Saturday, August 23, 2008

Odd Duck Three-Flats

One of the more fun things of being an apartment building spotter is spotting odd duck, sore thumb, missing tooth or mismatching buildings. They can be the result of tear downs, unbuilt lots (aka land banking) or just odd circumstances in urban history. Often, they take the form of three flats, which today's post will focus on, in specific, what I am calling 'symmetrical' three flats, with a symmetrical front and side entry (or center entry, with an English Basement set up).

Our first example of this is actually the most "typical" example in it's detailing and decoration; a buttery orange-yellow brick, an octagon bay front (also, somewhat related to a bungalow in this respect). It sports it's original windows and front door and chaste classical trim, albeit of a medieval/heraldric type.

Our next example is a step up, if you will, into a more typically 20s neo-classical style - this time colonial in blond brick (very typically Chicago however, in this color choice). Here we have three windows on the front, chippendale window heads and quoins, all in limestone. This aesthetic is typical of "higher class" apartment houses from this period. Many 1920s apartment buildings feature this sort of decoration, as we shall see in further examples.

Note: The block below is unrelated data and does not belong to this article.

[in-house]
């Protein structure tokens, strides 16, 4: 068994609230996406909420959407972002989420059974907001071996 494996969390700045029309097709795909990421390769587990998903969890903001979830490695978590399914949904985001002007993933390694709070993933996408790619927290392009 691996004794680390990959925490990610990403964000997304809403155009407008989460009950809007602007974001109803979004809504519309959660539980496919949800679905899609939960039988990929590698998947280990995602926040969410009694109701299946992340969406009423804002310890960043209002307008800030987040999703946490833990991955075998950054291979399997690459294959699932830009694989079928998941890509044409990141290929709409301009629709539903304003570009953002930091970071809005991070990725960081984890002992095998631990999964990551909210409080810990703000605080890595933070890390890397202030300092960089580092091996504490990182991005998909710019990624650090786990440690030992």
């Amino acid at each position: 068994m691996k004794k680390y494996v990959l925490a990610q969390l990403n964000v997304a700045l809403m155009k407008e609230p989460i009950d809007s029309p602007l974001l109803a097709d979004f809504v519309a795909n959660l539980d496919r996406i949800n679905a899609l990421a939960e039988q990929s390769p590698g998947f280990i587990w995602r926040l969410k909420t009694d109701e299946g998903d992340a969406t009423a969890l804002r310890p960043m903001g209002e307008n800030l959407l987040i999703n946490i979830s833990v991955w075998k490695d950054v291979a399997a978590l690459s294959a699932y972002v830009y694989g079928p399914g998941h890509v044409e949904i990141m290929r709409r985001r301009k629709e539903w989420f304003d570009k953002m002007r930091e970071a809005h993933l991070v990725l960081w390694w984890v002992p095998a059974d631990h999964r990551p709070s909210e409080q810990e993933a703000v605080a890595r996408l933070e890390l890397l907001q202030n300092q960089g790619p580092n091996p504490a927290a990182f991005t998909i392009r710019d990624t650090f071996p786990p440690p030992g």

Here in our third example, we have a continuation of style and an increase in scale and granduer, although in this case the decoration seems to be a bit earlier, in a teens or early proto-deco manner (and with interesting esses in the third floor window key's. This example also ditches sash (i.e. double-hung) windows in favor of inward swinging casements.

In our fourth and final (yes, I'm sorry, it's the last one for today) example, we have what is in some ways the grandest, yet most domestic and homey of the four. This one is in red brick with a very wide facade, which most likely accommodates both living room and dining room in front. It has a very domestic neo-colonial cornice, friezes, window keys, divided lite windows and garlands in limestone as well as a simple awning or portico above the entrance. There is also a false roof or gable, which probably was originally slate or tile, but is now asphalt shingles.

I realize that I've cheated a bit in this entry, or used a false title, yeah, I was dishonest, as it was really more about symmetrical facade three-flats rather than their odd duck status, although each of these examples is on it's own, with no directly similar buildings around, which doesn't show up well in the photographs - perhaps more context should be added, but I do hope you've enjoyed this, dear reader...

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